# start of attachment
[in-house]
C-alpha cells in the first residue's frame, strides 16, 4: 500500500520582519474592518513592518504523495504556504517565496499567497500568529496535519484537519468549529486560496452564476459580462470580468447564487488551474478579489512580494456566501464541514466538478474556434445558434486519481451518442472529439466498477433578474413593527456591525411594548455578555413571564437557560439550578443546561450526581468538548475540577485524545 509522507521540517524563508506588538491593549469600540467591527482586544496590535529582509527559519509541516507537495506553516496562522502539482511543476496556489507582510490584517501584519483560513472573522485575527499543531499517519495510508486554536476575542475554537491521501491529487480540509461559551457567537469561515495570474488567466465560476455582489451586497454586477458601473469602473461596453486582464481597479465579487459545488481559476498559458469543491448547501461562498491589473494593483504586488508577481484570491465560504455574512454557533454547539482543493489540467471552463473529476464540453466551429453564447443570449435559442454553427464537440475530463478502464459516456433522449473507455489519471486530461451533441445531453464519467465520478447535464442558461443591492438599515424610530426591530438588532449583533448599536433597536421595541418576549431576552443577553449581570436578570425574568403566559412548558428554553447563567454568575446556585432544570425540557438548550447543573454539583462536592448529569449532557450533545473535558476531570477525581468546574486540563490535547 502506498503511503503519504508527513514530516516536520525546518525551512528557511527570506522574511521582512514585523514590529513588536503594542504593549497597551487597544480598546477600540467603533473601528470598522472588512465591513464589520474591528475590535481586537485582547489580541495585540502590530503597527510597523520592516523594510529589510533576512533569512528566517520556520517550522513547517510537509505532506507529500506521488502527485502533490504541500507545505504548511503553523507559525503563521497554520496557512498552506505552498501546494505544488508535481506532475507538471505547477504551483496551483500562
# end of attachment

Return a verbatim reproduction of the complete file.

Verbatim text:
[in-house]
C-alpha cells in the first residue's frame, strides 16, 4: 500500500520582519474592518513592518504523495504556504517565496499567497500568529496535519484537519468549529486560496452564476459580462470580468447564487488551474478579489512580494456566501464541514466538478474556434445558434486519481451518442472529439466498477433578474413593527456591525411594548455578555413571564437557560439550578443546561450526581468538548475540577485524545 509522507521540517524563508506588538491593549469600540467591527482586544496590535529582509527559519509541516507537495506553516496562522502539482511543476496556489507582510490584517501584519483560513472573522485575527499543531499517519495510508486554536476575542475554537491521501491529487480540509461559551457567537469561515495570474488567466465560476455582489451586497454586477458601473469602473461596453486582464481597479465579487459545488481559476498559458469543491448547501461562498491589473494593483504586488508577481484570491465560504455574512454557533454547539482543493489540467471552463473529476464540453466551429453564447443570449435559442454553427464537440475530463478502464459516456433522449473507455489519471486530461451533441445531453464519467465520478447535464442558461443591492438599515424610530426591530438588532449583533448599536433597536421595541418576549431576552443577553449581570436578570425574568403566559412548558428554553447563567454568575446556585432544570425540557438548550447543573454539583462536592448529569449532557450533545473535558476531570477525581468546574486540563490535547 502506498503511503503519504508527513514530516516536520525546518525551512528557511527570506522574511521582512514585523514590529513588536503594542504593549497597551487597544480598546477600540467603533473601528470598522472588512465591513464589520474591528475590535481586537485582547489580541495585540502590530503597527510597523520592516523594510529589510533576512533569512528566517520556520517550522513547517510537509505532506507529500506521488502527485502533490504541500507545505504548511503553523507559525503563521497554520496557512498552506505552498501546494505544488508535481506532475507538471505547477504551483496551483500562